Democrats vow to resist special session’s ‘make-believe crises’

Saying the special legislative session is built on “make-believe crises,” House and Senate Democrats vowed Monday to resist wherever possible, starting by denying Lt. Gov. Dan Patrick the ability to speed the approval of bills in the early part of the special session.

Patrick, who presides over the Senate, cannot suspend Senate rules without the support of 25 senators, including five of the body’s 11 Democrats.

“He doesn’t have five Democrats,” said Sen. Jose Rodriguez of El Paso, head of the Senate Democratic Caucus. “This is not a time for us as Democrats to just roll over and say yes we want to get out of here, pass all your bad legislation.”

“I’m here to resist,” said Sen. Sylvia Garcia, D-Houston and head of the Senate Hispanic Caucus. “We will try to do everything we can to stop what we can.”

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As the minority party in both houses, Democrats are limited in their responses to Gov. Greg Abbott’s call for a 20-item special session that is filled with issues important to social and religious conservatives, including abortion regulations and limits on which bathrooms transgender people may use.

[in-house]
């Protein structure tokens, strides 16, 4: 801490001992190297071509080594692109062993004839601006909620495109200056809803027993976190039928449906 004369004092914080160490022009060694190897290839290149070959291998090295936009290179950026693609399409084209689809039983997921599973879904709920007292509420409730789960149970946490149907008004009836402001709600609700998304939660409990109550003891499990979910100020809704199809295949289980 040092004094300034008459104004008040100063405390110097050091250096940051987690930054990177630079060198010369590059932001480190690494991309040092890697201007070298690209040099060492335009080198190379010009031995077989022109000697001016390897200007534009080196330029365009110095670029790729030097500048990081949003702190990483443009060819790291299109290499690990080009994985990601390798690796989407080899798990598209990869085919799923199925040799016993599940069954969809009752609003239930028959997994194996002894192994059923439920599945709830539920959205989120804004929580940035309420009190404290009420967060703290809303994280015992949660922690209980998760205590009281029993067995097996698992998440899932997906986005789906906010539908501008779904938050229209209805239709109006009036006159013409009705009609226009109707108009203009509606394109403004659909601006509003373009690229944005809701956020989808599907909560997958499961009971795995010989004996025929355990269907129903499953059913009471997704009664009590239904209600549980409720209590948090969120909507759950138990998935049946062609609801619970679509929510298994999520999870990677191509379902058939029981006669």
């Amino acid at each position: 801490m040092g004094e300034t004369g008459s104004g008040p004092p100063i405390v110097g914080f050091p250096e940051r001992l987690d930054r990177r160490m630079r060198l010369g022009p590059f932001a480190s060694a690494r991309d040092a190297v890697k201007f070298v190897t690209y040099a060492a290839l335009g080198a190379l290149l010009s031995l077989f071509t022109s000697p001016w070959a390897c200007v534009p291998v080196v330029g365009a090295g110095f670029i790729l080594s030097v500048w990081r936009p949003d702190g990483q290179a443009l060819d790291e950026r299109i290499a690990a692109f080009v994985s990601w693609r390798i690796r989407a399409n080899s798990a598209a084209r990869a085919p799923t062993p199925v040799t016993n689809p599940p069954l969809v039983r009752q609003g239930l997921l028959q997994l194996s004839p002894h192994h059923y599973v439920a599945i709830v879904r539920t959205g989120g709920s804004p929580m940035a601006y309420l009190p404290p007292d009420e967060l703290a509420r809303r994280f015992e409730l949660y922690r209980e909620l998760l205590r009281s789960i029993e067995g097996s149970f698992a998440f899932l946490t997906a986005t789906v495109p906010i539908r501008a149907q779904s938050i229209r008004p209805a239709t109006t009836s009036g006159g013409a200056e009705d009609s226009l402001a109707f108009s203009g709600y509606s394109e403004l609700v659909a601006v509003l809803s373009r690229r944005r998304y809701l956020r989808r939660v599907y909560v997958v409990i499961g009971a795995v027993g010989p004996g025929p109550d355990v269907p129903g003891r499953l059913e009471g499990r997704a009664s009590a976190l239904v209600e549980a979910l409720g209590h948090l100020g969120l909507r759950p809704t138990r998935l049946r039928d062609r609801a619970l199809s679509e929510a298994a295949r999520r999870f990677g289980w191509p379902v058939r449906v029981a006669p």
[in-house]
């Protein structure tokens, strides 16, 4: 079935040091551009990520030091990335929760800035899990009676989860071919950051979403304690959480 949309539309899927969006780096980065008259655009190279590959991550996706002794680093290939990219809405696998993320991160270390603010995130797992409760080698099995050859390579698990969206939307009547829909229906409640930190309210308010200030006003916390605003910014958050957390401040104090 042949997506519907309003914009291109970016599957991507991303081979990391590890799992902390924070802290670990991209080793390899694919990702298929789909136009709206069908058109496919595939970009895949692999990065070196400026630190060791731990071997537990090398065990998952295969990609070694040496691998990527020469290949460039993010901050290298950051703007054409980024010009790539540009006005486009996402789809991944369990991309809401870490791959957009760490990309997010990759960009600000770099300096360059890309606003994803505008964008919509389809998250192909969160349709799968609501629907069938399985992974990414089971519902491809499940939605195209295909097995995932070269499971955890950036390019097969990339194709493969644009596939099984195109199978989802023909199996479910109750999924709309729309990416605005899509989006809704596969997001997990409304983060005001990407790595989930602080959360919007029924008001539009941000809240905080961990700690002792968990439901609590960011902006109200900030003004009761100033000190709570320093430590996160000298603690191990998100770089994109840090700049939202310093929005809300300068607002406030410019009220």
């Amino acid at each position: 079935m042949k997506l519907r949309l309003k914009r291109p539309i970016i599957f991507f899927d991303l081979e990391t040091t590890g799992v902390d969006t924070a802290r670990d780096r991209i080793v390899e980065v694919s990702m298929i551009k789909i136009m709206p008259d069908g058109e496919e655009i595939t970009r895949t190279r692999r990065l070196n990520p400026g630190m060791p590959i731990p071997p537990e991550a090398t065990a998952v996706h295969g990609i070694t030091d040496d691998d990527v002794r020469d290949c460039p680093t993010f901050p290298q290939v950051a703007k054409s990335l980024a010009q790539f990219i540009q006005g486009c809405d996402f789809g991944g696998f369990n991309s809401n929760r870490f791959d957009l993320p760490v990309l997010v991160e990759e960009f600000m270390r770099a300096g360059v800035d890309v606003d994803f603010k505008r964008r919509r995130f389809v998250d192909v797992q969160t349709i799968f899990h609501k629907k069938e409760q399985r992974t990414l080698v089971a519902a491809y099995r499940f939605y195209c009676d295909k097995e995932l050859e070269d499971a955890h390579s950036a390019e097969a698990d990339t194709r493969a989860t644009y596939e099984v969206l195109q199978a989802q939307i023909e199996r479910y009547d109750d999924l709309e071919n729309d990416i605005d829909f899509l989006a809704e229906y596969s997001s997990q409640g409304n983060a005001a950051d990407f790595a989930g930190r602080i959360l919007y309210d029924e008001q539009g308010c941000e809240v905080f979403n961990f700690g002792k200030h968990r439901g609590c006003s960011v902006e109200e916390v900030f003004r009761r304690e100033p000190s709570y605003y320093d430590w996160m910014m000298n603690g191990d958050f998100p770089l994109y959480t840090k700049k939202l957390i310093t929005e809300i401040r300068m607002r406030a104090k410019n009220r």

During a Capitol news conference Monday, Rep. Chris Turner, D-Grand Prairie, said Democrats also plan to act as a counterpoint by focusing on issues pertaining to children, the economy, health and communities.

A major focus will be on providing meaningful property tax relief by requiring the state to pay at least half of public school costs, instead of a projected 37.7 percent by 2019, Democrats said.

“When the state refuses to keep up its end of the funding bargain, those costs are shifted to homeowners,” said Rep. Donna Howard, D-Austin, who added that the state must stop “shirking its responsibility and pay its fair share of the school finance system.”

Other Democratic bills would increase the state’s minimum wage, ensure women get equal pay for equal work, seek to lower the state’s high maternal mortality rate and allow transgender Texans to use the bathroom that matches their gender identity.

The idea, Turner said, is to propose “real solutions to problems” in contrast to the “dangerous and divisive policies” being pushed by Abbott and Patrick.

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